DPbD: does it matter what it stands for?

Terminology matters. OK, you’d expect me to say that, as a sometime mathematician, engineer and lawyer. But the importance to all of us is highlighted by a confusing tangle of terminology that has grown out of Ann Cavoukian’s original idea of “Privacy by Design”.

That phrase was introduced in 1995 – just too late to make it into the European Data Protection Directive – but was taken up by many Regulators as a requirement that “has always been an implicit requirement of data protection”, according to the UK Information Commissioner. While the general idea seems good the phrase itself is open to criticism, notably from engineers required to actually turn it into code: that lawyers and philosophers have been arguing about the meaning of “privacy” for at least a couple of millennia, making it tricky to understand what the design requirement actually is.

In 2016, the drafters of the General Data Protection Regulation avoided the phrase and, instead, created an obligation of “Data Protection by Design” (DPbD) in Article 25(1). According to the European Commission that requires “implement[ing] technical and organisational measures, at the earliest stages of the design of the processing operations, in such a way that safeguards … data protection principles right from the start”. So far, so good: the GDPR does define “data protection principles” (in Article 5) and most of them have reasonably obvious translations to technical requirements. Unfortunately, this change was made so late in the process that many privacy regulators simply retitled their existing “Privacy by Design” documentation, making it unclear whether Data Protection by Design is actually a new, clear, requirement, or just a rebrand of the old, unclear, one. For example the European Data Protection Supervisor’s Preliminary Opinion on Privacy by Design describes itself as “contributing to the successful impact of the new obligation of ‘data protection by design and by default’ as set forth by Article 25 of the General Data Protection Regulation”.

If that wasn’t enough, Article 25(2) added a third phrase and requirement: “data protection by default”, defined as “by default, only personal data which are necessary for each specific purpose of the processing are processed”. And, perhaps inevitably, the set was soon completed by authors referring to this as “privacy by default”.

So does it matter that we have “Privacy by Design”, “Privacy by Default”, “Data Protection by Design” and “Data Protection by Default”, all used pretty much interchangeably? I think it does:

  • “Privacy by Design” is a good slogan and provided valuable direction for twenty years. But it now seems to be cited – worryingly often – as “unclear, so whatever I have done must be OK”. As a privacy-sensitive individual, and engineer trying to do the right thing, that’s a distraction I’d rather not have floating around;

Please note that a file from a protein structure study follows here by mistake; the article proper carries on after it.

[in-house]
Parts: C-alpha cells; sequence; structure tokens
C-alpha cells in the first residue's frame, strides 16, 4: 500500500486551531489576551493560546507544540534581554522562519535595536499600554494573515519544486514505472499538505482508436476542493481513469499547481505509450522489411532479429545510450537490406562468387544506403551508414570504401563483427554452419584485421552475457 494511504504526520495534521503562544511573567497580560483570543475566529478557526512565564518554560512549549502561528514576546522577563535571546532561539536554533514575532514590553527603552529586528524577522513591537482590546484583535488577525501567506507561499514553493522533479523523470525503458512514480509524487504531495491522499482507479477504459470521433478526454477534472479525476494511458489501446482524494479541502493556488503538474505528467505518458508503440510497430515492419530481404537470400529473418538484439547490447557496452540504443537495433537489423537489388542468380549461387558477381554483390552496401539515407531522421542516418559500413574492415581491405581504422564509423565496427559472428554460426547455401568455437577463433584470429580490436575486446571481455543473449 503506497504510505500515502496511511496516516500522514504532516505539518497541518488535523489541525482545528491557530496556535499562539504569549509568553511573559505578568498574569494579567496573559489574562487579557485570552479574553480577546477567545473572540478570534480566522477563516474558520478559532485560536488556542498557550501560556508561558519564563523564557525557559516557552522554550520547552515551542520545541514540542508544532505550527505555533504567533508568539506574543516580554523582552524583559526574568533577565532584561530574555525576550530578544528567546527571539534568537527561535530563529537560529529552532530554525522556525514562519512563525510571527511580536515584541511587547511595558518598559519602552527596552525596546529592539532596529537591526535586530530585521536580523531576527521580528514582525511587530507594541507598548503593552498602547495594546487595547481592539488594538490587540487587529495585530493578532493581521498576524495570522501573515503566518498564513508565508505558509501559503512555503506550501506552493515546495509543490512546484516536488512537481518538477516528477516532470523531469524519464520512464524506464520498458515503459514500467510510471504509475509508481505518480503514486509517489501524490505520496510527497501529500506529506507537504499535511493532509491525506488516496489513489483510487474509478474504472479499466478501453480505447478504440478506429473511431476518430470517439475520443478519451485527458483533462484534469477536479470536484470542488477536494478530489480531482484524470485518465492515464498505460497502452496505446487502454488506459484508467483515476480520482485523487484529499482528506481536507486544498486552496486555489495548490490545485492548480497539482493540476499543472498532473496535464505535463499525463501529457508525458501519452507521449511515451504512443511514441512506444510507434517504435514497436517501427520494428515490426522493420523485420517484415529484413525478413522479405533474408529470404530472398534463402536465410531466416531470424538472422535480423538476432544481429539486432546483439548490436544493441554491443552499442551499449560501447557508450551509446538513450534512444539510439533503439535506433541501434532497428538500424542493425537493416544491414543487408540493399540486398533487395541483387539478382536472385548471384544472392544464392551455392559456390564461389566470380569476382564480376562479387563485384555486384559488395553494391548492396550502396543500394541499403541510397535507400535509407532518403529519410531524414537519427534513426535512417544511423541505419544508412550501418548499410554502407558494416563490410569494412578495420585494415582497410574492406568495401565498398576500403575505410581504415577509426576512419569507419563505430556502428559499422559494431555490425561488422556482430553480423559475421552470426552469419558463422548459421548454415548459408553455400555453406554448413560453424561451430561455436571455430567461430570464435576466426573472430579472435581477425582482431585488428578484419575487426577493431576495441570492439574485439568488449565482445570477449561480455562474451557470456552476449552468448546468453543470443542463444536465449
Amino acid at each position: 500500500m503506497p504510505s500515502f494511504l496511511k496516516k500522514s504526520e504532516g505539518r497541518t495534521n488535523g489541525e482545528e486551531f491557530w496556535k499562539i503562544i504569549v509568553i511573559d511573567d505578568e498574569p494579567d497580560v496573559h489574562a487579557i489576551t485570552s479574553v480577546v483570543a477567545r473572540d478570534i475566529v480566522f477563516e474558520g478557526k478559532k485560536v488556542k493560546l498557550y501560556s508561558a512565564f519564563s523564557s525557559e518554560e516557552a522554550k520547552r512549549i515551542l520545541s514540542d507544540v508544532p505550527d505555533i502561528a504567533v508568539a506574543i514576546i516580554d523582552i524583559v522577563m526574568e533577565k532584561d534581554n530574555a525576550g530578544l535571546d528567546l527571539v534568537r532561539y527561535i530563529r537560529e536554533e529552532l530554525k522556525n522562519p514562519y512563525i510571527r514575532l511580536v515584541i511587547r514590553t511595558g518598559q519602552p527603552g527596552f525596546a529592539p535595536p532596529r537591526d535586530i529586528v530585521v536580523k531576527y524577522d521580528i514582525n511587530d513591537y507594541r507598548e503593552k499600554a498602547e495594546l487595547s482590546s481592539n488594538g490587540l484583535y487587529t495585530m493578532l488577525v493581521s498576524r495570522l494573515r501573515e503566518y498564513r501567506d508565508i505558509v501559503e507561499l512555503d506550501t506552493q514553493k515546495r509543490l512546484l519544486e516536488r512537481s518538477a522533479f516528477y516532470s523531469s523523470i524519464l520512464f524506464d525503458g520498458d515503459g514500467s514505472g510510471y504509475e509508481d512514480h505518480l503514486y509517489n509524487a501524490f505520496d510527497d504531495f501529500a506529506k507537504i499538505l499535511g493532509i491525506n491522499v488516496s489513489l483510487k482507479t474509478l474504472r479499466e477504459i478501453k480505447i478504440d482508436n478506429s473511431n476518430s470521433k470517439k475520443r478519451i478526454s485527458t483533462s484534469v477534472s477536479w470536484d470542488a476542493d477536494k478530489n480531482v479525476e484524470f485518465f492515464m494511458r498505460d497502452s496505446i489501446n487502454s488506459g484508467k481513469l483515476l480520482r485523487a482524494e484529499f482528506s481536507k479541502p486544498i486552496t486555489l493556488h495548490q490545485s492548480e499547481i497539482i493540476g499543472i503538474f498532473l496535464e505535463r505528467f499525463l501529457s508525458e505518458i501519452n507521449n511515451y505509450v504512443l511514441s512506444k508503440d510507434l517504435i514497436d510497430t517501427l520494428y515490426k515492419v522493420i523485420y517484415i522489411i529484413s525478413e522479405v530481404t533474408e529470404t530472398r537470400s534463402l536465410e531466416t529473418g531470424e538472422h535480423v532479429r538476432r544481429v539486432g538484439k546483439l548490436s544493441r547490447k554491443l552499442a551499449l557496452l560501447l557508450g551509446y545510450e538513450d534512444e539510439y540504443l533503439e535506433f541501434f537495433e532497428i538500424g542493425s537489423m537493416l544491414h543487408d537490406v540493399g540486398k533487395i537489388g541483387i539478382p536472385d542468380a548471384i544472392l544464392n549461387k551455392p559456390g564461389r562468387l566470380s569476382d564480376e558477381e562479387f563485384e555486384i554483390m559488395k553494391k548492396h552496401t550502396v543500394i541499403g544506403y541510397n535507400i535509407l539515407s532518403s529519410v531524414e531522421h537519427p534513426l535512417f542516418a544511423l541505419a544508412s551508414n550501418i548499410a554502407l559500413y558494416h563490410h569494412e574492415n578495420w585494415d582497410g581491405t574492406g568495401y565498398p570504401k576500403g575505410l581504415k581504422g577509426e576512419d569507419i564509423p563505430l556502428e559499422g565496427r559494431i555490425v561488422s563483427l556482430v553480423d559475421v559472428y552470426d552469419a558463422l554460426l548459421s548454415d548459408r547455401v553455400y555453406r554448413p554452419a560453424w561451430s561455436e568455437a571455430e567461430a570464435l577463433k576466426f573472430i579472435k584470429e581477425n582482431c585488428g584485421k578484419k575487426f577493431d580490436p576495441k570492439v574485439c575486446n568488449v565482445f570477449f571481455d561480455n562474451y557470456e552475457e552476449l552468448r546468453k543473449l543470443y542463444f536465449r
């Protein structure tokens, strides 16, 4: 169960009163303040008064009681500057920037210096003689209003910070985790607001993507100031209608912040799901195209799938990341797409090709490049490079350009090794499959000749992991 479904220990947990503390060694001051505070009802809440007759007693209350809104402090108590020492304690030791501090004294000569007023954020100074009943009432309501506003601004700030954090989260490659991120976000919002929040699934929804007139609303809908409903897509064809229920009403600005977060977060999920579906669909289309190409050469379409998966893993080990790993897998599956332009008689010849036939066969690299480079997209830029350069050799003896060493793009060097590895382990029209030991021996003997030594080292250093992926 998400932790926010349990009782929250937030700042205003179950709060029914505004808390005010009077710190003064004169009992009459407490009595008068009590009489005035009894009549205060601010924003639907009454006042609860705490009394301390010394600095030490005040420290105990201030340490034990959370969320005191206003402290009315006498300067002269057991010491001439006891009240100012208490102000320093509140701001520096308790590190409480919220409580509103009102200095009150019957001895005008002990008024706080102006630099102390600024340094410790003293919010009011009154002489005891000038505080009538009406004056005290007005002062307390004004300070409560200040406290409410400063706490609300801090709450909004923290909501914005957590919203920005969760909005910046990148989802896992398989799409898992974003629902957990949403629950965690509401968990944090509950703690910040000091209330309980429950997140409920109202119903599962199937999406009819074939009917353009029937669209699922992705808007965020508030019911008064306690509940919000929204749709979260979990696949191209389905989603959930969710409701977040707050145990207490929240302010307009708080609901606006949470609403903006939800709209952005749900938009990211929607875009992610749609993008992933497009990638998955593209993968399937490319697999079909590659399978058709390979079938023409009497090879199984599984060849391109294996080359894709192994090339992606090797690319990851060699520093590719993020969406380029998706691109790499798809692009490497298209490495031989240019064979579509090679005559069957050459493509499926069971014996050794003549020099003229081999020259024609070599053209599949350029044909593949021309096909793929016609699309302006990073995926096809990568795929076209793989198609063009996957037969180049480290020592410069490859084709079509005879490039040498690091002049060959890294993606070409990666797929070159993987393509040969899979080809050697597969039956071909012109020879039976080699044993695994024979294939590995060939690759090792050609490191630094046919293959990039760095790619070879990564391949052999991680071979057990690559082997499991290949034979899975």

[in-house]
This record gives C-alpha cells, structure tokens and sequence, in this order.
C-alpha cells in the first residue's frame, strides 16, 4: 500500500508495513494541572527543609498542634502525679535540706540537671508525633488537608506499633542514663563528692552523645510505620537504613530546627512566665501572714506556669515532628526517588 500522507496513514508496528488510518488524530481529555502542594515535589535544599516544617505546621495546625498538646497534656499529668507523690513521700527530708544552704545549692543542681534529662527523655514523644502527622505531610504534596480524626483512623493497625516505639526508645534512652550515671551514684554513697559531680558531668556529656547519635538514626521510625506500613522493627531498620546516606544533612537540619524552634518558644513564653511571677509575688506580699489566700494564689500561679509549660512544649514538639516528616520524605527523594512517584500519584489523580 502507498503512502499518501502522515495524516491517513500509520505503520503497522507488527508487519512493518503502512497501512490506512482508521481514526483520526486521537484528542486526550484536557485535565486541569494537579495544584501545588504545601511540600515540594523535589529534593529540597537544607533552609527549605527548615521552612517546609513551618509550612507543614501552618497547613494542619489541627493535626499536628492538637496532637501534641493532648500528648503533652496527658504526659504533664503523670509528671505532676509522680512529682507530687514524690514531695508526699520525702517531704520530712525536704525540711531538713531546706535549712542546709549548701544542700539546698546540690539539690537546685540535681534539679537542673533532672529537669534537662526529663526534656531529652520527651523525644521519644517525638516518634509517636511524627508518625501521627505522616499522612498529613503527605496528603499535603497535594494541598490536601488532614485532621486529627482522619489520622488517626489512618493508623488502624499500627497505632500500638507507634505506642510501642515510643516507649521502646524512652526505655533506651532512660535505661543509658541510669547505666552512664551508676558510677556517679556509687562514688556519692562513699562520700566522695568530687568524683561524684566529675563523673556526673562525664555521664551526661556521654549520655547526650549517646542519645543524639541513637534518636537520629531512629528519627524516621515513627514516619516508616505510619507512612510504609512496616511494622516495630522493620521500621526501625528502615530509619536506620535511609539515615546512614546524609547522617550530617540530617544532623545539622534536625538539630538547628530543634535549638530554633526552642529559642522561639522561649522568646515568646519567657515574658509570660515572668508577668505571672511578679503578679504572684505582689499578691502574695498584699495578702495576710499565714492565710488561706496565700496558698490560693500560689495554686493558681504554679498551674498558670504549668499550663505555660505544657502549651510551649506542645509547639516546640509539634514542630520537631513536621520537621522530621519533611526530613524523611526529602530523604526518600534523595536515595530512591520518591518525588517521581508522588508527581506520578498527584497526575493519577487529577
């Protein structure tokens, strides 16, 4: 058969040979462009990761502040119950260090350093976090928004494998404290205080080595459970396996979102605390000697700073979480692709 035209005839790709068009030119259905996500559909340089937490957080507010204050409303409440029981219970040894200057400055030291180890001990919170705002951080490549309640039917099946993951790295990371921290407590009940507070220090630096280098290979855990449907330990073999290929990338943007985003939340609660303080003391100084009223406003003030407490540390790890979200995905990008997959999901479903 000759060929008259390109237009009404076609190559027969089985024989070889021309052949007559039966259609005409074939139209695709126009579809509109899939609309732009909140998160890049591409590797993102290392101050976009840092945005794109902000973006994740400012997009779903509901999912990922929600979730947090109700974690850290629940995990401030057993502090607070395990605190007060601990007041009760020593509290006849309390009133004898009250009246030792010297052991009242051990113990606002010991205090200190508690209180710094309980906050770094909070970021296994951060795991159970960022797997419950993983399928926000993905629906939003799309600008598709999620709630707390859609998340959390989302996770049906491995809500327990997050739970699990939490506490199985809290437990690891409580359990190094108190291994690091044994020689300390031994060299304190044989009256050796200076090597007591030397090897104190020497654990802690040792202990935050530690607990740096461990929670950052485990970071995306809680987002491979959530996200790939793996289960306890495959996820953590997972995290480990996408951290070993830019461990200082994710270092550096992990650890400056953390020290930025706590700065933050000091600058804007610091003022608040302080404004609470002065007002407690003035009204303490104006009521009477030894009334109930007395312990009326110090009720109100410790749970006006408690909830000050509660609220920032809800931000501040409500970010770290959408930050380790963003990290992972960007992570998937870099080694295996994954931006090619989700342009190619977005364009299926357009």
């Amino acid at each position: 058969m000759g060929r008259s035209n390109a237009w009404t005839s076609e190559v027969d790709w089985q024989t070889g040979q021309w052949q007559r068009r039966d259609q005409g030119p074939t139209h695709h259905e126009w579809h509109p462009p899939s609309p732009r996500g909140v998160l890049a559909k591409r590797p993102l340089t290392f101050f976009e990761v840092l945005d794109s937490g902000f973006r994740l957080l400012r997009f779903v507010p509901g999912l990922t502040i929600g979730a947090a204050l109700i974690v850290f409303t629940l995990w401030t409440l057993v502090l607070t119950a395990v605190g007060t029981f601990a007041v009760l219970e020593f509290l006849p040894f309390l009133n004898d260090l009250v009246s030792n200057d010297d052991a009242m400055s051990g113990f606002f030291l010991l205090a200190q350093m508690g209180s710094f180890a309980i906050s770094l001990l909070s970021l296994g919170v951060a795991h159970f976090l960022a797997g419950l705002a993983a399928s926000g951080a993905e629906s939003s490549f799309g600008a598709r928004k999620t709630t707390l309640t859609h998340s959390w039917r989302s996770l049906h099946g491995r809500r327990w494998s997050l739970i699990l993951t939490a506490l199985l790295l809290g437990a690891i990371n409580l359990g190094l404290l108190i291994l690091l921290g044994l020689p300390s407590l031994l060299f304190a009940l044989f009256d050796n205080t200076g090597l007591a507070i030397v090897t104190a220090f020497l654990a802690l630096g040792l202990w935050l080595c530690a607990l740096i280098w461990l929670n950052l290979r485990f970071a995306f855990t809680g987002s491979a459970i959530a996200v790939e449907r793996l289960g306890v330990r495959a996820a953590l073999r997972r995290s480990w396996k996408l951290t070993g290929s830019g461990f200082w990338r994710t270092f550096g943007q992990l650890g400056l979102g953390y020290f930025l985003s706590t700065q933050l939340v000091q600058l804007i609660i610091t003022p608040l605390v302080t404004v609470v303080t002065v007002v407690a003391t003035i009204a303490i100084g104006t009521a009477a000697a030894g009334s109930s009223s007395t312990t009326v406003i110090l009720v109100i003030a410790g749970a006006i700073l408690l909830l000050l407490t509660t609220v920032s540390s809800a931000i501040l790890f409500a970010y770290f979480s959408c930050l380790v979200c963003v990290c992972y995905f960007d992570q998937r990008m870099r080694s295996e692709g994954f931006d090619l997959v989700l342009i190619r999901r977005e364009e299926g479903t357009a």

• Data Protection by Design” is, I think, much to be preferred. As in my new paper “Thinking with GDPR” it contains about a dozen specific obligations (the Principles, the Individual Rights, and the obligations of whichever Lawful Basis is chosen), most of which translate into clear engineering requirements;
  • “Data Protection by Default”, even though it’s the phrase chosen by the GDPR, I find, frankly, scary. A default is something each individual can choose to turn off. Again, there are already too many claims that user behaviour can “opt out” of data protection, for example by publishing personal data (“it’s on the web, so I can use it how I like”) or, more often implicitly, by “consent”. Our terminology shouldn’t be giving support to such ideas;
  • Privacy by Default” – ironically, the phrase that doesn’t actually have official blessing – I find a much more helpful engineering requirement. Indeed looking at the explanation in Article 25(2) it seems a much more accurate description of what’s required: wherever we offer individuals a choice, the do-nothing option should be the one that provides the best privacy protection. That doesn’t require a philosophical debate about the global meaning of “privacy”, just that for each decision we must be able to locate the options on a linear scale. If we can’t do that, maybe the choice isn’t one that can be communicated in a “concise, transparent, intelligible and easily accessible form, using clear and plain language” (Article 12(1)), and we should do more work on our Data Protection by Design to come up with choice(s) that can.

So: four phrases, two of which positively support engineering that respects personal data, one of which obscures that goal, and one that actively undermines it. I think the choice does matter…

By Andrew Cormack

I'm Chief Regulatory Advisor at Jisc, responsible for keeping an eye out for places where our ideas, services and products might raise regulatory issues. My aim is to fix either the product or service, or the regulation, before there's a painful bump!

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